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Survey Results
Poor responders: How to define, diagnose and treat?

Results of 124,700 IVF treatment cycles (196 centres from 45 countries )

The statistics was done based on the number of cycles each unit performed and not on the number of units.

As can be seen below there is a much variation in the way treatment is being practiced reflecting lack of solid and evidenced-based data in this field.
The survey was compiled by:

Prof. Milton Leong
, Director of IVF Center, Hong Kong Sanatorium and Hospital, Adjunct Professor of O+G, McGill University, Montreal, Canada


Prof. Pasquale Patrizio

Director Yale Fertility Center and REI medical practice from New Haven , CT , USA                                                         
 

 

This graph describes the number of cycles performed by each unit participating in the survey. The majority of the units performed up to 400 cycles per year. There were  only two units in this survey performing more than 4000 cycles per year.


Section 1
: Definition of "Poor Responder" patients:

Should it based on ovarian response only?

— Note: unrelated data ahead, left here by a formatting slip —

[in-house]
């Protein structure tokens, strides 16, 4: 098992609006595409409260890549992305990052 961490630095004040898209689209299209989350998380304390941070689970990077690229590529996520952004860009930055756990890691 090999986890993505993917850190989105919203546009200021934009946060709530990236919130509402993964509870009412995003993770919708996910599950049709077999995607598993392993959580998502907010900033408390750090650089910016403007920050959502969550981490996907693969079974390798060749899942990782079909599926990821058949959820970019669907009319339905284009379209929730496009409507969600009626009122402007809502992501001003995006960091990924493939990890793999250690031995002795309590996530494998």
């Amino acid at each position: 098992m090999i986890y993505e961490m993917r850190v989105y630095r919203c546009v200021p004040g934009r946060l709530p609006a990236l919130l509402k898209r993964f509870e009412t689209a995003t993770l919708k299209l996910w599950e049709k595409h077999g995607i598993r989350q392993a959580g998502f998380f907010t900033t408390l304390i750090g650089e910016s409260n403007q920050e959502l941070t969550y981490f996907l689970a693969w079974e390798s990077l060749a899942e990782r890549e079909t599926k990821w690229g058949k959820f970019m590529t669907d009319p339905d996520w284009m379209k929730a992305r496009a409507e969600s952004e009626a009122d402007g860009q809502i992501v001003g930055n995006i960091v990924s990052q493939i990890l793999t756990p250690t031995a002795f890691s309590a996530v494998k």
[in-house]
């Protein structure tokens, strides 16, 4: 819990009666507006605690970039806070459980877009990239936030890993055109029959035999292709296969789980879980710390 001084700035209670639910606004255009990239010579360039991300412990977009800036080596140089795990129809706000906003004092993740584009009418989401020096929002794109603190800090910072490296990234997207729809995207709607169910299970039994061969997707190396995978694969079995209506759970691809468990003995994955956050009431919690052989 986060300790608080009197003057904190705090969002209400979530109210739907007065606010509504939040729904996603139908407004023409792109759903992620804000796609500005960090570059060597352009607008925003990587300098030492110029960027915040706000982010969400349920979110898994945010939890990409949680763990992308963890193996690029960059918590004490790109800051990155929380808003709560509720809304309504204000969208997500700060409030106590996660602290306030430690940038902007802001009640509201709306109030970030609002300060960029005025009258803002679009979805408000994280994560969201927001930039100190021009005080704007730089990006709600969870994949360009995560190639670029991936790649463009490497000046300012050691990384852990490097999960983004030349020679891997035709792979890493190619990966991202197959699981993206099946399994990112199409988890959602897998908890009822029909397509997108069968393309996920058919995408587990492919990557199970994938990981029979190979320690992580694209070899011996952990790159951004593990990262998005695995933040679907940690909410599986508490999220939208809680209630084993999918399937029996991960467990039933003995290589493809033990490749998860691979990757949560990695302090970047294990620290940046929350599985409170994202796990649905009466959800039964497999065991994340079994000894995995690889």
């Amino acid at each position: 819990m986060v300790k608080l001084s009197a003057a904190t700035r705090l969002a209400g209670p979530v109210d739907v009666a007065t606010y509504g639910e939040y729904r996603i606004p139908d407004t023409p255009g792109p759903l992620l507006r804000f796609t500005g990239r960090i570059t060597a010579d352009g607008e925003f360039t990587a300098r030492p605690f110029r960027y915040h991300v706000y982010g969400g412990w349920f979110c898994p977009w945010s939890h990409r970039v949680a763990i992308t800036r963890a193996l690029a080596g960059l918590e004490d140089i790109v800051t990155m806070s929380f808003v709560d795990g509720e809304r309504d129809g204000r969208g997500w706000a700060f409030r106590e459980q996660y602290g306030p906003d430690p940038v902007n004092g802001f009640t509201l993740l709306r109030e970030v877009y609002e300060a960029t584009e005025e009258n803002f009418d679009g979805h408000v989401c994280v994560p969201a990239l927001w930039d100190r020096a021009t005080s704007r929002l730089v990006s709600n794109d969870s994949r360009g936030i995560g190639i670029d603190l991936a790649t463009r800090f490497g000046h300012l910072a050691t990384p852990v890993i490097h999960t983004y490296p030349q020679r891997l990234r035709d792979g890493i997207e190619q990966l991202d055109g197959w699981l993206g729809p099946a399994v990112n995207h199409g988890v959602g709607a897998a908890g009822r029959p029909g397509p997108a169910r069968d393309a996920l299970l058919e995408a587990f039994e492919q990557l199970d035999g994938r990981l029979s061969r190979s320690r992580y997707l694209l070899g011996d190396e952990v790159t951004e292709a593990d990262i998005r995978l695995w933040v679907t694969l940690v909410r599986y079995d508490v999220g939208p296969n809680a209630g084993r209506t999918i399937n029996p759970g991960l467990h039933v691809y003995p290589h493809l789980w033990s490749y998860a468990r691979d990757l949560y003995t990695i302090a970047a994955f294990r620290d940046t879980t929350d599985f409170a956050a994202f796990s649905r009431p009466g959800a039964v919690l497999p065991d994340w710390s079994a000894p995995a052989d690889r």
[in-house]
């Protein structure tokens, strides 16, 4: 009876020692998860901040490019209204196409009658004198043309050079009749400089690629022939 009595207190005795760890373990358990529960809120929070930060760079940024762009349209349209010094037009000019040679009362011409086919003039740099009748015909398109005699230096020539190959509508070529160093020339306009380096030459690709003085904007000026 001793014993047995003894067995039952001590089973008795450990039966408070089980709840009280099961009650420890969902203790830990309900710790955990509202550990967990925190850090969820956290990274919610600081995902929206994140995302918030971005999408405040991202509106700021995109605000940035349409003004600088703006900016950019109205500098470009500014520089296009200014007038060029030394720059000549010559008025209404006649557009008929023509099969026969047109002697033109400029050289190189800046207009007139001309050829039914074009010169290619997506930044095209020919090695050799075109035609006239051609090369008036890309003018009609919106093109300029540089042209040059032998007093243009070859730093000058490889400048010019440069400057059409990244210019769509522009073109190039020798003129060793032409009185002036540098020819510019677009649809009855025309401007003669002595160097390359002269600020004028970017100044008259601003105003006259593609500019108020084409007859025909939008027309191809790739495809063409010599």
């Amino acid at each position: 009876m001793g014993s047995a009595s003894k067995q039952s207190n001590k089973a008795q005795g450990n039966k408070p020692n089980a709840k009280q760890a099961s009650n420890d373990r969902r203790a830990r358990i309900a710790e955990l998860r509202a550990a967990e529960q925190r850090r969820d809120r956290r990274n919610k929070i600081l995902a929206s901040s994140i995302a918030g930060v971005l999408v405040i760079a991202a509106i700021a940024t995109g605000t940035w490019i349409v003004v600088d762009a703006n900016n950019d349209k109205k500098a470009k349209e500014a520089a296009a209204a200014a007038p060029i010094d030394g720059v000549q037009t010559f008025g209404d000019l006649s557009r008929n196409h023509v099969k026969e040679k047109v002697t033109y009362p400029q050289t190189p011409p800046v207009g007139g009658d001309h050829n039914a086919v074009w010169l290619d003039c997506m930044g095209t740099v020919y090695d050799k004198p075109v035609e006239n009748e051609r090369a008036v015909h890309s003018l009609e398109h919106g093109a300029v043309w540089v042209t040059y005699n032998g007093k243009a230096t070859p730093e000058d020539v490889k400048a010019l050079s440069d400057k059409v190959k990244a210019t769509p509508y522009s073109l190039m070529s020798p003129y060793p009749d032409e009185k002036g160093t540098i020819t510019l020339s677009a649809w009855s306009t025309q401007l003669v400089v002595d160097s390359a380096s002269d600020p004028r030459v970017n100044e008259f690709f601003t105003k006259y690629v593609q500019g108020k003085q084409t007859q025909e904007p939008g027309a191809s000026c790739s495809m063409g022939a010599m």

Yes, Ovarian response only 68% (84,600cycles)
No 32% (40,100 cycles)

Should definition include endometrial response?
No – 86% (107,800 cycles)
Yes – 14% (16,900 cycles)


How you define poor responders based on number of follicles?
The majority  (71%) defined poor responders patients as those  with less then 4 follicles at the time of aspiration . However, there is a much variation in between 3 to 5 follicles.

How you define poor responders based on number of follicles?
Serum levels of estradiol are  being used to corroborate a diagnosis of poor responder  by 67% of the cycles evaluated . Although there is no clear cut off,  a serum concentration  below 2500 pmol/l (650 pg/ml) raise a concern.

Is History important? Previous performance before and during IVF?
Yes –  95.8%
No-  4.2%

Section 2: Screening methods for diagnosis

What screening methods do you use to identify poor responders?


The combination of FSH, E2, and AFC is used in 70% of the testing for identifying poor responders. The quadruple testing (FSH, E2, AFC and AMH ) is used in 46% of the cycles.

Do you measure FSH/LH ratio?
No – 62.7%
Yes – 37.3%

At what level of day 2 FSH would you identify a poor responder?
In most of the responding centres there is a decrease in patients' response if the initial FSH  level on day two is above 10 U/L.

In normally cycling patients, would you cancel IVF treatment if day 2 FSH is?
In most centers (55%) if the patients is still cycling   the FSH serum concentrations are not taken into account.  However, if FSH values are being considered, then 18U/L is the cut-off point in the majority of centers.